At the end of the trial, each party has an opportunity to make a closing statement or argument. The plaintiff goes first, the defendant goes last, and then the plaintiff has an opportunity to make a brief reply. The reply is meant to deal with issues that arise from the defendant's closing argument which were not covered in the plaintiff’s argument.
 
Argument usually comprises four stages:
1.      a summary of the evidence that the party making the argument considers to be important;
2.      a description of the weak elements of the opposing party's case. The weak elements may be lack of credibility, a failure of a witness to testify on an important point;
3.      a description of what the law is and how that law applies to the facts that you say are proven in the case; and
4.      A conclusion which describes the outcome you desire.
 
The plaintiff will argue that the outcome should be judgment in its favour for a sum of money. The defendant will argue that the plaintiff ought not to have judgment, but that the plaintiff’s claim should be dismissed, and that the counterclaim, if any, should be allowed.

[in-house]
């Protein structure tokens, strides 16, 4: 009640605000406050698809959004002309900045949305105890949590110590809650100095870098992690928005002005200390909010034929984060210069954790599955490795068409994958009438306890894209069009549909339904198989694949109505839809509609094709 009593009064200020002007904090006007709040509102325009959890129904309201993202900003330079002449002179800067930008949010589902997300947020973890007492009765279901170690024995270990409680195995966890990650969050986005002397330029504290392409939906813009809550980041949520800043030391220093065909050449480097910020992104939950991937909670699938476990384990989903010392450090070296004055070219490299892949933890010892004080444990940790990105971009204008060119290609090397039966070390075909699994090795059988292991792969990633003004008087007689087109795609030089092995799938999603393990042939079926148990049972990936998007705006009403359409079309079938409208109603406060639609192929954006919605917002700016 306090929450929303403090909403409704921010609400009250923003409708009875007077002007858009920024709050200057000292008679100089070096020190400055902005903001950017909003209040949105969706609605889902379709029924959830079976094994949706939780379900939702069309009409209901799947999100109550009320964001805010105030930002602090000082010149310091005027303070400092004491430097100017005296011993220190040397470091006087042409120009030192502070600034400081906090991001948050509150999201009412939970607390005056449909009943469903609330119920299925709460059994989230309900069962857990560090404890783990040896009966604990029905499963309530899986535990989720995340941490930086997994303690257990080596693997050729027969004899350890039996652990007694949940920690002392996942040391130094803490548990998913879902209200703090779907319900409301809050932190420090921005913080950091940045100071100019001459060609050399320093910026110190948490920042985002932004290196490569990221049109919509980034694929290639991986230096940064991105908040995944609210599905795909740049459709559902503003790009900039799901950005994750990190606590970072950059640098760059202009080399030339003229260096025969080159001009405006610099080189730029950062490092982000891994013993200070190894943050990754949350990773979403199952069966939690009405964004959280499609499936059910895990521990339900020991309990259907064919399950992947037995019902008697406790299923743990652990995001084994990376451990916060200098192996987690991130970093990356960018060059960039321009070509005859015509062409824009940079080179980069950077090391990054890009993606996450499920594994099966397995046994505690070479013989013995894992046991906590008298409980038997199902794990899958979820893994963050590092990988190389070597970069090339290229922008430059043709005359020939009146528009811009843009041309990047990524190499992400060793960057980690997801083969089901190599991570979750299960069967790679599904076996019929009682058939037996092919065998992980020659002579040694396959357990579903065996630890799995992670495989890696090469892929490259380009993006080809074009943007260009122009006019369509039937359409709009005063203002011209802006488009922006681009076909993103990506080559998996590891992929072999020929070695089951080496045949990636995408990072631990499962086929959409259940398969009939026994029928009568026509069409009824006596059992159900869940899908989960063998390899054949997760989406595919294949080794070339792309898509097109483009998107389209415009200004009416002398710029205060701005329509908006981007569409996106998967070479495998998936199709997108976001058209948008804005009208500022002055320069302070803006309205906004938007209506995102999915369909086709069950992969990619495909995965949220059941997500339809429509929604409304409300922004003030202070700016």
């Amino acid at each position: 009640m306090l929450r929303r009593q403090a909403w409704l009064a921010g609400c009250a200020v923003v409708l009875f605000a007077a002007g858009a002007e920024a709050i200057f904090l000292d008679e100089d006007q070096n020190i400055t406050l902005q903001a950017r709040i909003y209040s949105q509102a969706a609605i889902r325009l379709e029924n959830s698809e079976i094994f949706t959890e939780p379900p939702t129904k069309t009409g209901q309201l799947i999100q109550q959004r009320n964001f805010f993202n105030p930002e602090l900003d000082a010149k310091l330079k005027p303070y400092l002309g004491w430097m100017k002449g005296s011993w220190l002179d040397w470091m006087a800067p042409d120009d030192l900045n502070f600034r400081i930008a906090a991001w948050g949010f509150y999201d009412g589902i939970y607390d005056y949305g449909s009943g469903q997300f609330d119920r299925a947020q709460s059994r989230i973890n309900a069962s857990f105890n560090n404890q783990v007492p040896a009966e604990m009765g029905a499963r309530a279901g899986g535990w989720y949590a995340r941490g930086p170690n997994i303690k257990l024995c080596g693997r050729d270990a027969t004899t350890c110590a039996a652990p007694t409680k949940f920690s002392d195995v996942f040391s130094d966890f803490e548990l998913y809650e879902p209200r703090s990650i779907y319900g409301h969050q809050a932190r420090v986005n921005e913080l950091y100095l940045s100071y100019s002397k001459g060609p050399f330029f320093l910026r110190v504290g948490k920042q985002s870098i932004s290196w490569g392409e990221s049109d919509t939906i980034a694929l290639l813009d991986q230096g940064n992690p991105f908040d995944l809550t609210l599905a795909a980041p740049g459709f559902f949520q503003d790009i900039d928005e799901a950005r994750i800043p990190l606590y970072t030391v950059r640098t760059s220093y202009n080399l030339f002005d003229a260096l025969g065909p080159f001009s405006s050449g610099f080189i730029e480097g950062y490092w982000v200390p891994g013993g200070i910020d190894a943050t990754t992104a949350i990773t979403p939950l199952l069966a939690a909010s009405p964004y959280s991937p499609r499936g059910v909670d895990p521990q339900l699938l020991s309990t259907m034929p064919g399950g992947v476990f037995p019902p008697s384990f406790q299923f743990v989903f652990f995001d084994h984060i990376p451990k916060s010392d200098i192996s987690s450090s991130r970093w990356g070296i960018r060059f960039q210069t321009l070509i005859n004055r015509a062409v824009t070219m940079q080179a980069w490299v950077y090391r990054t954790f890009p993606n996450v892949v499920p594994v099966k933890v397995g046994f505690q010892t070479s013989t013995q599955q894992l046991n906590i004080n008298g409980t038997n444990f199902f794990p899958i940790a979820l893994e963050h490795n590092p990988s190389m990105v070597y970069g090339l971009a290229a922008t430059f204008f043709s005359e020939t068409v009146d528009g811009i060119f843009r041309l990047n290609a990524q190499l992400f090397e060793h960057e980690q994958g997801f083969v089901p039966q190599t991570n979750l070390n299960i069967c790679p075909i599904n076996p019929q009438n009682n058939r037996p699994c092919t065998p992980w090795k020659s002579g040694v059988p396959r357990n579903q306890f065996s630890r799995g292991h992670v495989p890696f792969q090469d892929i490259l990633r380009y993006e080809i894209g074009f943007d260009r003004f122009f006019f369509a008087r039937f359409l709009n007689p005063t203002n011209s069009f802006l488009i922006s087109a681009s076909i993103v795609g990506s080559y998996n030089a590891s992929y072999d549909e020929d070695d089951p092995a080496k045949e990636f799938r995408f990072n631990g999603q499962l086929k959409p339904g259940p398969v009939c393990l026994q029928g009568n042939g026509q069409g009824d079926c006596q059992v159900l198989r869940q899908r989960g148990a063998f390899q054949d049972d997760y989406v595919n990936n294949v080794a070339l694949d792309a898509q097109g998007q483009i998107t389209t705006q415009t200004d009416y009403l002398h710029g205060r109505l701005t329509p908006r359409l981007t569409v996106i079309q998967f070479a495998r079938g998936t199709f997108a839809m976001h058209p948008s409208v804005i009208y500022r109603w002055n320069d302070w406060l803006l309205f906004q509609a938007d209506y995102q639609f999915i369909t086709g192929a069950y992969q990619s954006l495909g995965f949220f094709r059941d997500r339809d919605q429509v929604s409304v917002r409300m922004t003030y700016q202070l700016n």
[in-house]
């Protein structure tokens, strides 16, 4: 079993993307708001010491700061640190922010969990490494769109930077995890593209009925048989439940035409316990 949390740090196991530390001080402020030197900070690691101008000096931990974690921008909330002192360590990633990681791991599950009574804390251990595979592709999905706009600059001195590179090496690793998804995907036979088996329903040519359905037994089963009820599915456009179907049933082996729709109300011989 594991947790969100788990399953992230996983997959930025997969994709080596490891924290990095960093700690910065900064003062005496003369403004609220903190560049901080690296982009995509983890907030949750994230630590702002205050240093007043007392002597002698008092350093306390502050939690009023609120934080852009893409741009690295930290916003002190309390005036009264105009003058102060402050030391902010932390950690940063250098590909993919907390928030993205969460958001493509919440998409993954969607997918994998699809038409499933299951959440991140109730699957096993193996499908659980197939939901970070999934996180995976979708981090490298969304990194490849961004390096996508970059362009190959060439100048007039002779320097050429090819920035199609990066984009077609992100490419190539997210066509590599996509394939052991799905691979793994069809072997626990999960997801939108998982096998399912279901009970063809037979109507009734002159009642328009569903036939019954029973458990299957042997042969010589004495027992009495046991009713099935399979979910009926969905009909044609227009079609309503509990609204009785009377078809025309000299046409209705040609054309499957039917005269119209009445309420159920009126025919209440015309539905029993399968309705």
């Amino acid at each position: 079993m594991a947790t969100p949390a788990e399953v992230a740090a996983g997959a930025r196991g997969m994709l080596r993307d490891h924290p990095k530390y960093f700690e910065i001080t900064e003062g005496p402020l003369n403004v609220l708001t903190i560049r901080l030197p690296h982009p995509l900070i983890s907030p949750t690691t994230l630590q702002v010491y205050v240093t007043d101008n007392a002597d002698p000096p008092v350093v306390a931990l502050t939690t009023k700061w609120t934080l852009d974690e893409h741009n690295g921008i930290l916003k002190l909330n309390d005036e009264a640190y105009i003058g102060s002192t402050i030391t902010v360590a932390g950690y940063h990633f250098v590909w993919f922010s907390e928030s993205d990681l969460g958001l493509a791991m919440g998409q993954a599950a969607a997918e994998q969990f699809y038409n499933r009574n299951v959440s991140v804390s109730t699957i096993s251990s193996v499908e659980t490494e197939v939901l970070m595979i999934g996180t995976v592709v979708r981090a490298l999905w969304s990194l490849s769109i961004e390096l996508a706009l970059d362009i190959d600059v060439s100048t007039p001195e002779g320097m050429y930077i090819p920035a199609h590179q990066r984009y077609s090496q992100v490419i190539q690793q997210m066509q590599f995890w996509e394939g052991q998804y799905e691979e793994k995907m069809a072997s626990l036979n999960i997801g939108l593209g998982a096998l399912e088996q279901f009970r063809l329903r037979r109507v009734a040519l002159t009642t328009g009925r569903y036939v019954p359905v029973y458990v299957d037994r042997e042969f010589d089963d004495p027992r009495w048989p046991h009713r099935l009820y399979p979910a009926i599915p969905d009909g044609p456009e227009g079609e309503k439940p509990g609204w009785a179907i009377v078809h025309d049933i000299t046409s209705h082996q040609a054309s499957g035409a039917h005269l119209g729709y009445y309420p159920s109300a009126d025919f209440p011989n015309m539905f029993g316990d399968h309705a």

Costs
In provincial court (small claims), the unsuccessful party is generally not required to pay the costs (lawyer fees etc.) of the successful party.
 
At the superior court level, the unsuccessful party is generally required to pay part of the litigation costs of the successful party. Except in rare cases, the costs that are ordered payable are generally in the order of 30% of the actual costs incurred by the successful party. However, regardless of the actual amount, the important point is that in most cases the unsuccessful party is required to bear some part of the successful parties’ litigation costs. In extreme cases, conducting one’s case in an unprofessional manner may attract additional cost consequences.
 
Conclusion
Lay litigants should keep in mind that although the Judge has a duty to ensure that the case is fairly tried, that duty will not displace the Judge’s duty to impartially decide the case in accord with the law and on the facts established by evidence. Therefore, while the Judge may occasionally, as circumstances require, advise the lay litigant with respect to the rules of trial procedure, the Judge cannot, and will not, act as any litigant’s lawyer or legal advisor. Each litigant, whether represented or not, is ultimately responsible for the conduct of their own case and they should behave accordingly.